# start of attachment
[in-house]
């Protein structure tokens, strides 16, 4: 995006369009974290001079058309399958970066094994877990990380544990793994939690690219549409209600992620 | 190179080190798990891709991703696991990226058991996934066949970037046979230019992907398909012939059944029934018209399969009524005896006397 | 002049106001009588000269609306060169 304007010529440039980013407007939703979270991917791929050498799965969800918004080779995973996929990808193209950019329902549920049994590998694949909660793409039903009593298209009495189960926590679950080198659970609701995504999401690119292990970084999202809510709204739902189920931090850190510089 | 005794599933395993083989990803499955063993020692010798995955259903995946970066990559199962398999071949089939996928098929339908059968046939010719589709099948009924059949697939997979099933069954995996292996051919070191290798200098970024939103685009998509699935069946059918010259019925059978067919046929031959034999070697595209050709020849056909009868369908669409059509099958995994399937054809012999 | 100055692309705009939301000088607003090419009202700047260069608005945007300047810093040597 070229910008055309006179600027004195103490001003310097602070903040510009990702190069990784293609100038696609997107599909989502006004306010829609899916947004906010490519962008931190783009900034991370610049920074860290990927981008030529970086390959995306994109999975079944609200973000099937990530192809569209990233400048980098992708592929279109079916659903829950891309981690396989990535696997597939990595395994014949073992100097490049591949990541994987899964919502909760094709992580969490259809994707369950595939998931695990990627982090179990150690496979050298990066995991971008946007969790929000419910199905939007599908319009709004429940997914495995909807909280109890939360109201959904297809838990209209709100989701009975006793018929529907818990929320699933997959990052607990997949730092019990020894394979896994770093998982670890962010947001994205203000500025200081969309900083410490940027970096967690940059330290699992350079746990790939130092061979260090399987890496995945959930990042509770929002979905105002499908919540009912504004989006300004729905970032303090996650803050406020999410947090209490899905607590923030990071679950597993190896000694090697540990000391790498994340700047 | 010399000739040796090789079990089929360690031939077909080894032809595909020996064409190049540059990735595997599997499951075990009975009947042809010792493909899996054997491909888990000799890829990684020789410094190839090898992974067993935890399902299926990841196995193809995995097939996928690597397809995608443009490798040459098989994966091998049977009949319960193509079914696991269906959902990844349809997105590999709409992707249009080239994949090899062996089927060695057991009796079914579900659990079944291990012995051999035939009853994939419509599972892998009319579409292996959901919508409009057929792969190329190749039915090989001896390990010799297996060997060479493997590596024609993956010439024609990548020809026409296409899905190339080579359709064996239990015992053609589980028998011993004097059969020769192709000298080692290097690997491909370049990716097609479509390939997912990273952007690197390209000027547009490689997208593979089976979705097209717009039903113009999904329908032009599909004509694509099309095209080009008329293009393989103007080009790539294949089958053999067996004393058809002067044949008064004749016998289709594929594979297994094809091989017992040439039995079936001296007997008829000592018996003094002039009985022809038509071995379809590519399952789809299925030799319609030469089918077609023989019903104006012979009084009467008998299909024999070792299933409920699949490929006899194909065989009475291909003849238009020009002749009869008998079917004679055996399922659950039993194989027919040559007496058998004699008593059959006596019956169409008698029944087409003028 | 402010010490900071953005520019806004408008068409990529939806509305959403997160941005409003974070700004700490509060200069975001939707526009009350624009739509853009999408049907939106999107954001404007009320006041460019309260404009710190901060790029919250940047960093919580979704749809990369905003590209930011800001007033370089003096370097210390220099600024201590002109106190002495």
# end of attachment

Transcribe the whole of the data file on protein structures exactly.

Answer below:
[in-house]
């Protein structure tokens, strides 16, 4: 995006369009974290001079058309399958970066094994877990990380544990793994939690690219549409209600992620 | 190179080190798990891709991703696991990226058991996934066949970037046979230019992907398909012939059944029934018209399969009524005896006397 | 002049106001009588000269609306060169 304007010529440039980013407007939703979270991917791929050498799965969800918004080779995973996929990808193209950019329902549920049994590998694949909660793409039903009593298209009495189960926590679950080198659970609701995504999401690119292990970084999202809510709204739902189920931090850190510089 | 005794599933395993083989990803499955063993020692010798995955259903995946970066990559199962398999071949089939996928098929339908059968046939010719589709099948009924059949697939997979099933069954995996292996051919070191290798200098970024939103685009998509699935069946059918010259019925059978067919046929031959034999070697595209050709020849056909009868369908669409059509099958995994399937054809012999 | 100055692309705009939301000088607003090419009202700047260069608005945007300047810093040597 070229910008055309006179600027004195103490001003310097602070903040510009990702190069990784293609100038696609997107599909989502006004306010829609899916947004906010490519962008931190783009900034991370610049920074860290990927981008030529970086390959995306994109999975079944609200973000099937990530192809569209990233400048980098992708592929279109079916659903829950891309981690396989990535696997597939990595395994014949073992100097490049591949990541994987899964919502909760094709992580969490259809994707369950595939998931695990990627982090179990150690496979050298990066995991971008946007969790929000419910199905939007599908319009709004429940997914495995909807909280109890939360109201959904297809838990209209709100989701009975006793018929529907818990929320699933997959990052607990997949730092019990020894394979896994770093998982670890962010947001994205203000500025200081969309900083410490940027970096967690940059330290699992350079746990790939130092061979260090399987890496995945959930990042509770929002979905105002499908919540009912504004989006300004729905970032303090996650803050406020999410947090209490899905607590923030990071679950597993190896000694090697540990000391790498994340700047 | 010399000739040796090789079990089929360690031939077909080894032809595909020996064409190049540059990735595997599997499951075990009975009947042809010792493909899996054997491909888990000799890829990684020789410094190839090898992974067993935890399902299926990841196995193809995995097939996928690597397809995608443009490798040459098989994966091998049977009949319960193509079914696991269906959902990844349809997105590999709409992707249009080239994949090899062996089927060695057991009796079914579900659990079944291990012995051999035939009853994939419509599972892998009319579409292996959901919508409009057929792969190329190749039915090989001896390990010799297996060997060479493997590596024609993956010439024609990548020809026409296409899905190339080579359709064996239990015992053609589980028998011993004097059969020769192709000298080692290097690997491909370049990716097609479509390939997912990273952007690197390209000027547009490689997208593979089976979705097209717009039903113009999904329908032009599909004509694509099309095209080009008329293009393989103007080009790539294949089958053999067996004393058809002067044949008064004749016998289709594929594979297994094809091989017992040439039995079936001296007997008829000592018996003094002039009985022809038509071995379809590519399952789809299925030799319609030469089918077609023989019903104006012979009084009467008998299909024999070792299933409920699949490929006899194909065989009475291909003849238009020009002749009869008998079917004679055996399922659950039993194989027919040559007496058998004699008593059959006596019956169409008698029944087409003028 | 402010010490900071953005520019806004408008068409990529939806509305959403997160941005409003974070700004700490509060200069975001939707526009009350624009739509853009999408049907939106999107954001404007009320006041460019309260404009710190901060790029919250940047960093919580979704749809990369905003590209930011800001007033370089003096370097210390220099600024201590002109106190002495």